catalectic


Also found in: Thesaurus, Encyclopedia, Wikipedia.

cat·a·lec·tic

 (kăt′l-ĕk′tĭk)
adj.
Lacking one or more syllables, especially in the final foot. Used of verse.

[Late Latin catalēcticus, from Greek katalēktikos, from katalēgein, to leave off : kata-, intensive pref.; see cata- + lēgein, to cease, terminate; see slēg- in Indo-European roots.]

catalectic

(ˌkætəˈlɛktɪk)
adj
(Poetry) prosody (of a line of verse) having an incomplete final foot
[C16: via Late Latin from Greek katalēktikos incomplete, from katalēgein, from kata- off + lēgein to stop]

cat•a•lec•tic

(ˌkæt lˈɛk tɪk)
adj.
1. (of a line of verse) lacking part of the last foot.
n.
2. a catalectic line of verse.
[1580–90; < Late Latin catalēcticus < Greek katalēktikós incomplete <katalḗg(ein) to leave off]
ThesaurusAntonymsRelated WordsSynonymsLegend:
Noun1.catalectic - (prosody) a line of verse that lacks a syllable in the last metrical foot
metrics, prosody - the study of poetic meter and the art of versification
line of poetry, line of verse - a single line of words in a poem
Adj.1.catalectic - (verse) metrically incomplete; especially lacking one or more syllables in the final metrical foot
acatalectic - (verse) metrically complete; especially having the full number of syllables in the final metrical foot
hypercatalectic - (verse) having an extra syllable or syllables at the end of a metrically complete verse or in a metrical foot
References in periodicals archive ?
In a catalectic line, there are unvoiced tactical beats and therefore more beating that voicing:
Although all the quatrains of this poem are in trochaic tetrameter, the first, second, and fourth lines of each are catalectic, missing the final unstressed syllable (marked by a [bar]).
On one hand a select minority of readers, often trained I find in European classical music, will begin at the beginning downbeat, make as many trochees as possible, and then, coming up short for foot four, declare the line catalectic with terminal truncation.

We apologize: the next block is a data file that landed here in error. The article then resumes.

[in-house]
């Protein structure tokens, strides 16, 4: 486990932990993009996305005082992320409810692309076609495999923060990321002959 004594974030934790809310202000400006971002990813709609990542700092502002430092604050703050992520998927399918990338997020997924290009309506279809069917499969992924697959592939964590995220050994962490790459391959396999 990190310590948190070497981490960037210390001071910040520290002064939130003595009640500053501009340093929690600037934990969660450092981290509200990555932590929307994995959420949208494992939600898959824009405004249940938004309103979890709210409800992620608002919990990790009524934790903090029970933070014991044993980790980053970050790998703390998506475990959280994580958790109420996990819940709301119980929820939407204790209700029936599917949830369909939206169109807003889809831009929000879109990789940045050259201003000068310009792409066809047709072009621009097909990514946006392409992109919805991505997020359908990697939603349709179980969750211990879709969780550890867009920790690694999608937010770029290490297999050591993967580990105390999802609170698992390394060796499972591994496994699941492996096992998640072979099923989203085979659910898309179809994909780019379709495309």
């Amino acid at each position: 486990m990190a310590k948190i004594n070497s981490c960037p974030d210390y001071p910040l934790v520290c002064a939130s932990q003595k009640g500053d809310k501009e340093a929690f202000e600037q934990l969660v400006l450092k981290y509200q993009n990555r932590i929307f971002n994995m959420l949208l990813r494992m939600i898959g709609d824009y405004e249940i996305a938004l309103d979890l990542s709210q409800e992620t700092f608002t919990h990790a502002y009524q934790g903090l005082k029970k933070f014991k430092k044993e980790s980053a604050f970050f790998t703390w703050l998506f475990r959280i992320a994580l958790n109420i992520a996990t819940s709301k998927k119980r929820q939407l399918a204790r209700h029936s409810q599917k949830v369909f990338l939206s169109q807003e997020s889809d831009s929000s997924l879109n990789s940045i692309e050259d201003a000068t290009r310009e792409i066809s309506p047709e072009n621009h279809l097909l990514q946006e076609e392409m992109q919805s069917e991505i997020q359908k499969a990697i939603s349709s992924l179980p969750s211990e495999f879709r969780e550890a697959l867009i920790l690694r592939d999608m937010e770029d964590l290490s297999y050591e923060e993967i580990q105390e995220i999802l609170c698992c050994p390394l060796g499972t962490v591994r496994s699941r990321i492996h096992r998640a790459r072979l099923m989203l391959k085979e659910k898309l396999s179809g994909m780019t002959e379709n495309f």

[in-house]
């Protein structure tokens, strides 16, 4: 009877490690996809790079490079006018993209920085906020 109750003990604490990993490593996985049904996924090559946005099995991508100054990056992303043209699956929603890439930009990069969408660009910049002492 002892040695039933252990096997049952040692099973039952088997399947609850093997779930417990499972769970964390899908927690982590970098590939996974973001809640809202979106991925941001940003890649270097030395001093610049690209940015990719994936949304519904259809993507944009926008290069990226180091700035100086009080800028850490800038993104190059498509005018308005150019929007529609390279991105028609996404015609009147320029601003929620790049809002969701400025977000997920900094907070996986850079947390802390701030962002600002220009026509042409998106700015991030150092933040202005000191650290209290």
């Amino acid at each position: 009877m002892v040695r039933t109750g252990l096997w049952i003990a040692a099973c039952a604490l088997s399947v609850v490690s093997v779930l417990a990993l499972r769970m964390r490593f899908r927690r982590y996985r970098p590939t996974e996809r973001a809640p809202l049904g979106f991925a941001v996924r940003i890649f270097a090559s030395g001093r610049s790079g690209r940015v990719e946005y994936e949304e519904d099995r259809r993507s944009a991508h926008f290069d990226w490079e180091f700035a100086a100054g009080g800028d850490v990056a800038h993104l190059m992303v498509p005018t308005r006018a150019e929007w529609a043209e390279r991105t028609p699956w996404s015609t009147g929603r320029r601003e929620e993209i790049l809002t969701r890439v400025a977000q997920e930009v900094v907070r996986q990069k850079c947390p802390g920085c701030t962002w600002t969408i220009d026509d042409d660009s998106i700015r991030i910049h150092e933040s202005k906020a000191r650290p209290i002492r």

Pound called him Carlos and "for fifteen or eighteen years" cited Williams as the sole known American-dwelling author who could be counted on to oppose the invisible barriers set up by the collective American mindset--"the sole catalectic in whose presence some sort of modification would take place.
The Most Creative Act': He thinks of counterpoint the/cadence of a catalectic line that breaks/another curving back upon itself the flow/into cesura's calm texture/of vowels and consonants expectations dashed the stretch of/tension aesthetic distance.
For example, he states his (predetermined) scheme for rhythm and meter: "The former is trochaic--The latter is octometer acatalectic, alternating with heptameter catalectic repeated in the refrain of the fifth verse, and terminating with a tetrameter cataletic" (Essays 21).
If a given text has less material in it than the prosody requires we register a violation of FILL; the unfilled metrical positions are traditionally said to be catalectic.
And this does not occur, and cannot occur in a trance or in a catalectic state, but only in the adamantine lucidity of a full and fully-rounded awareness.
407-9) has noticed that even the general disposition of the sequence, with its tetramimeral caesura and catalectic final line, appears in 'Apparebit repentina', a poem 'de die iudicii' mentioned by Bede in his De arte metrica.
In its most frequent form this strophe consisted of six lines: a dactylic hexameter followed by a lesser archilochean, another dactylic hexameter followed by an iambelegus, and a greater archilochean followed by an iambic trimeter catalectic.
Example 9 dissolves into jaunty dactylic tetrameter catalectic in a natural unforced reading (the unmetrically-occupied S-slot is double-underlined):
But the meter--trochaic tetrameter catalectic in all but the penultimate dimetric line--bears remote echoes of Caesar's marching songs.